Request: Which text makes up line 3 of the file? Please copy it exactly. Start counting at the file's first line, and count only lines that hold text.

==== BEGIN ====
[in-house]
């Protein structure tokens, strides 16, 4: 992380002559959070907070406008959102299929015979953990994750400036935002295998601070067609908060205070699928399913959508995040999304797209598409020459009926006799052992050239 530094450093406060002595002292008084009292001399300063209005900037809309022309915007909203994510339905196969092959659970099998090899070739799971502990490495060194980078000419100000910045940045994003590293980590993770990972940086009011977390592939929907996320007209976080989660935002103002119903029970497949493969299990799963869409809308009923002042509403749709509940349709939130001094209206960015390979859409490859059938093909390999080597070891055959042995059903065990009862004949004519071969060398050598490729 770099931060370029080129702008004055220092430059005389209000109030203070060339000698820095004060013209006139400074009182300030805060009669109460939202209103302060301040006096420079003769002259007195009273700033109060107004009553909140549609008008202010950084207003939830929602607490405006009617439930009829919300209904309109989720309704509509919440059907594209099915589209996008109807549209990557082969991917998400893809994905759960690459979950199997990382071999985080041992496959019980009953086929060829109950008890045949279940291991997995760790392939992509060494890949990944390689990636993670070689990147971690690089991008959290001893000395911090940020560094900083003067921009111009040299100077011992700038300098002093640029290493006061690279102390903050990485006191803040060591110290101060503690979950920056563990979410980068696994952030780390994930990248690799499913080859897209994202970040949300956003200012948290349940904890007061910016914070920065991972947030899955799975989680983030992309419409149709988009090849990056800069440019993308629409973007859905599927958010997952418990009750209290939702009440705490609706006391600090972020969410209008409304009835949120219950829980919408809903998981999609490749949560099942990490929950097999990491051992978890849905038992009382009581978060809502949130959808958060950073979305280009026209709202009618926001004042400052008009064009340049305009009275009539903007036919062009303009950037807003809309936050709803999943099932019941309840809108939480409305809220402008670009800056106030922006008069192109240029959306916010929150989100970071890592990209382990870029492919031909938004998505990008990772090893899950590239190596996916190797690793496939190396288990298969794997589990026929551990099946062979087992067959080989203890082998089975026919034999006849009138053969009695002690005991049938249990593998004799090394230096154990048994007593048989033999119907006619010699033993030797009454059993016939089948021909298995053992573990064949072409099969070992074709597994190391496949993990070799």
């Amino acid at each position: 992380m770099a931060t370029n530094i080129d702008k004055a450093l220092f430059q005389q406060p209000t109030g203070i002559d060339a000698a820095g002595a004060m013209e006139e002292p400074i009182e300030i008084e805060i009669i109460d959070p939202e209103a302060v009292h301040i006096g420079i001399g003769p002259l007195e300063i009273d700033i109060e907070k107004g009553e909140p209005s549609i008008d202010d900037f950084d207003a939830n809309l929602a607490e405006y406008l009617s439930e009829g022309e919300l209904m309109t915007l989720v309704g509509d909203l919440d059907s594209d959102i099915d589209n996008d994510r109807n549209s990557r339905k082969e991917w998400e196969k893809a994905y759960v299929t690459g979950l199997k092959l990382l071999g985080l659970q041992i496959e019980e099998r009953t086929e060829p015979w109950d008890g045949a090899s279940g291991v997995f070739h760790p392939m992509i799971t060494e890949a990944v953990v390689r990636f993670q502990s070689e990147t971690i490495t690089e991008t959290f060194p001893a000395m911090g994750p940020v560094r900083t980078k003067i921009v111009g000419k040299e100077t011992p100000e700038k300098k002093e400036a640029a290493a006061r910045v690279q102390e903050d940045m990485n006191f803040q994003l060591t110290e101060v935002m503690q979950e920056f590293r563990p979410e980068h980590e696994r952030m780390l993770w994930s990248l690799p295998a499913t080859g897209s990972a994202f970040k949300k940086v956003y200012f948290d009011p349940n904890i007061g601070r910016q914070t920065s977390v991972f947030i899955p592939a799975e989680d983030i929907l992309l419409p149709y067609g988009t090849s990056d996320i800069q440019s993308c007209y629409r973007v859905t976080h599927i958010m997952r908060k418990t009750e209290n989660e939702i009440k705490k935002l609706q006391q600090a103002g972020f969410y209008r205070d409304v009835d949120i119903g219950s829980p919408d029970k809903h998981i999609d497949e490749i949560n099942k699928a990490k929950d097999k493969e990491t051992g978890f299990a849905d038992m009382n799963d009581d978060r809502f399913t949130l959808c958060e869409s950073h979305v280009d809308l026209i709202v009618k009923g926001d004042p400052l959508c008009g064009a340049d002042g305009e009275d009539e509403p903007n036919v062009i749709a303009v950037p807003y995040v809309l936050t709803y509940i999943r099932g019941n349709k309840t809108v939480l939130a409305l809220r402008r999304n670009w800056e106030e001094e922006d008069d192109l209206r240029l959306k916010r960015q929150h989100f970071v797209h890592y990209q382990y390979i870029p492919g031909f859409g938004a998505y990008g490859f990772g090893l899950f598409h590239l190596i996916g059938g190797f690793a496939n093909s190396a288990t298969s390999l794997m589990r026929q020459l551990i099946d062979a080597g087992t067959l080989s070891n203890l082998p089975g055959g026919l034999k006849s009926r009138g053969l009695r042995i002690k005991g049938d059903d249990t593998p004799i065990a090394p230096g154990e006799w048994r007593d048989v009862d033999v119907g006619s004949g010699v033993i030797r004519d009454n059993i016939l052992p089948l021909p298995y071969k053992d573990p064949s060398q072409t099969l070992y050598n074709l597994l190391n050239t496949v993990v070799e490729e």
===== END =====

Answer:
């Amino acid at each position: 992380m770099a931060t370029n530094i080129d702008k004055a450093l220092f430059q005389q406060p209000t109030g203070i002559d060339a000698a820095g002595a004060m013209e006139e002292p400074i009182e300030i008084e805060i009669i109460d959070p939202e209103a302060v009292h301040i006096g420079i001399g003769p002259l007195e300063i009273d700033i109060e907070k107004g009553e909140p209005s549609i008008d202010d900037f950084d207003a939830n809309l929602a607490e405006y406008l009617s439930e009829g022309e919300l209904m309109t915007l989720v309704g509509d909203l919440d059907s594209d959102i099915d589209n996008d994510r109807n549209s990557r339905k082969e991917w998400e196969k893809a994905y759960v299929t690459g979950l199997k092959l990382l071999g985080l659970q041992i496959e019980e099998r009953t086929e060829p015979w109950d008890g045949a090899s279940g291991v997995f070739h760790p392939m992509i799971t060494e890949a990944v953990v390689r990636f993670q502990s070689e990147t971690i490495t690089e991008t959290f060194p001893a000395m911090g994750p940020v560094r900083t980078k003067i921009v111009g000419k040299e100077t011992p100000e700038k300098k002093e400036a640029a290493a006061r910045v690279q102390e903050d940045m990485n006191f803040q994003l060591t110290e101060v935002m503690q979950e920056f590293r563990p979410e980068h980590e696994r952030m780390l993770w994930s990248l690799p295998a499913t080859g897209s990972a994202f970040k949300k940086v956003y200012f948290d009011p349940n904890i007061g601070r910016q914070t920065s977390v991972f947030i899955p592939a799975e989680d983030i929907l992309l419409p149709y067609g988009t090849s990056d996320i800069q440019s993308c007209y629409r973007v859905t976080h599927i958010m997952r908060k418990t009750e209290n989660e939702i009440k705490k935002l609706q006391q600090a103002g972020f969410y209008r205070d409304v009835d949120i119903g219950s829980p919408d029970k809903h998981i999609d497949e490749i949560n099942k699928a990490k929950d097999k493969e990491t051992g978890f299990a849905d038992m009382n799963d009581d978060r809502f399913t949130l959808c958060e869409s950073h979305v280009d809308l026209i709202v009618k009923g926001d004042p400052l959508c008009g064009a340049d002042g305009e009275d009539e509403p903007n036919v062009i749709a303009v950037p807003y995040v809309l936050t709803y509940i999943r099932g019941n349709k309840t809108v939480l939130a409305l809220r402008r999304n670009w800056e106030e001094e922006d008069d192109l209206r240029l959306k916010r960015q929150h989100f970071v797209h890592y990209q382990y390979i870029p492919g031909f859409g938004a998505y990008g490859f990772g090893l899950f598409h590239l190596i996916g059938g190797f690793a496939n093909s190396a288990t298969s390999l794997m589990r026929q020459l551990i099946d062979a080597g087992t067959l080989s070891n203890l082998p089975g055959g026919l034999k006849s009926r009138g053969l009695r042995i002690k005991g049938d059903d249990t593998p004799i065990a090394p230096g154990e006799w048994r007593d048989v009862d033999v119907g006619s004949g010699v033993i030797r004519d009454n059993i016939l052992p089948l021909p298995y071969k053992d573990p064949s060398q072409t099969l070992y050598n074709l597994l190391n050239t496949v993990v070799e490729e």